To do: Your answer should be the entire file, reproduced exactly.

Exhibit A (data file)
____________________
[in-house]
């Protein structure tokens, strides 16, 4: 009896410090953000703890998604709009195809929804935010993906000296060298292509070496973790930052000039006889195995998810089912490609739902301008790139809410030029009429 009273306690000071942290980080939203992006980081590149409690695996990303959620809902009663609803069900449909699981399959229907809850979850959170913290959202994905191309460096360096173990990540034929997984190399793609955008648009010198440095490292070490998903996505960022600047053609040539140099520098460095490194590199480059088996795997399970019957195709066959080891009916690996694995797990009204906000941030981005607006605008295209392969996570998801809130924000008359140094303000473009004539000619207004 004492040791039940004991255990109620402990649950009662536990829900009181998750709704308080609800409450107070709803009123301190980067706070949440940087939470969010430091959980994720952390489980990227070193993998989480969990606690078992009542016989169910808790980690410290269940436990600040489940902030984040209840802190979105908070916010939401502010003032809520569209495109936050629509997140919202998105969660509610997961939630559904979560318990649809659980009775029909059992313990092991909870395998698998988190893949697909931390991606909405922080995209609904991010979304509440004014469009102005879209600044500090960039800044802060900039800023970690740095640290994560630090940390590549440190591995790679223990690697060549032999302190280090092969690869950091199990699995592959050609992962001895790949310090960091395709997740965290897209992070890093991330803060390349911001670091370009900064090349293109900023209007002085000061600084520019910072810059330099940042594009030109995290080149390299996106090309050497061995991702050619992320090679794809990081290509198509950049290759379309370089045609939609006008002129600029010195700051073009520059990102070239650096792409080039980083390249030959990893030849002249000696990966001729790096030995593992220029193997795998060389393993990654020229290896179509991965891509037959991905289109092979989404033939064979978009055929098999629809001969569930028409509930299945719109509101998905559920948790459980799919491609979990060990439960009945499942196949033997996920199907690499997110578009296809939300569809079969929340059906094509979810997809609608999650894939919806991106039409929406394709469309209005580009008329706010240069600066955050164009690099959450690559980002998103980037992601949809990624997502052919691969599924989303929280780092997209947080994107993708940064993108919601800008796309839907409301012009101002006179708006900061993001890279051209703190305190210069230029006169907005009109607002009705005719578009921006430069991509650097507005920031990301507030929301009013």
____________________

[in-house]
């Protein structure tokens, strides 16, 4: 009896410090953000703890998604709009195809929804935010993906000296060298292509070496973790930052000039006889195995998810089912490609739902301008790139809410030029009429 009273306690000071942290980080939203992006980081590149409690695996990303959620809902009663609803069900449909699981399959229907809850979850959170913290959202994905191309460096360096173990990540034929997984190399793609955008648009010198440095490292070490998903996505960022600047053609040539140099520098460095490194590199480059088996795997399970019957195709066959080891009916690996694995797990009204906000941030981005607006605008295209392969996570998801809130924000008359140094303000473009004539000619207004 004492040791039940004991255990109620402990649950009662536990829900009181998750709704308080609800409450107070709803009123301190980067706070949440940087939470969010430091959980994720952390489980990227070193993998989480969990606690078992009542016989169910808790980690410290269940436990600040489940902030984040209840802190979105908070916010939401502010003032809520569209495109936050629509997140919202998105969660509610997961939630559904979560318990649809659980009775029909059992313990092991909870395998698998988190893949697909931390991606909405922080995209609904991010979304509440004014469009102005879209600044500090960039800044802060900039800023970690740095640290994560630090940390590549440190591995790679223990690697060549032999302190280090092969690869950091199990699995592959050609992962001895790949310090960091395709997740965290897209992070890093991330803060390349911001670091370009900064090349293109900023209007002085000061600084520019910072810059330099940042594009030109995290080149390299996106090309050497061995991702050619992320090679794809990081290509198509950049290759379309370089045609939609006008002129600029010195700051073009520059990102070239650096792409080039980083390249030959990893030849002249000696990966001729790096030995593992220029193997795998060389393993990654020229290896179509991965891509037959991905289109092979989404033939064979978009055929098999629809001969569930028409509930299945719109509101998905559920948790459980799919491609979990060990439960009945499942196949033997996920199907690499997110578009296809939300569809079969929340059906094509979810997809609608999650894939919806991106039409929406394709469309209005580009008329706010240069600066955050164009690099959450690559980002998103980037992601949809990624997502052919691969599924989303929280780092997209947080994107993708940064993108919601800008796309839907409301012009101002006179708006900061993001890279051209703190305190210069230029006169907005009109607002009705005719578009921006430069991509650097507005920031990301507030929301009013």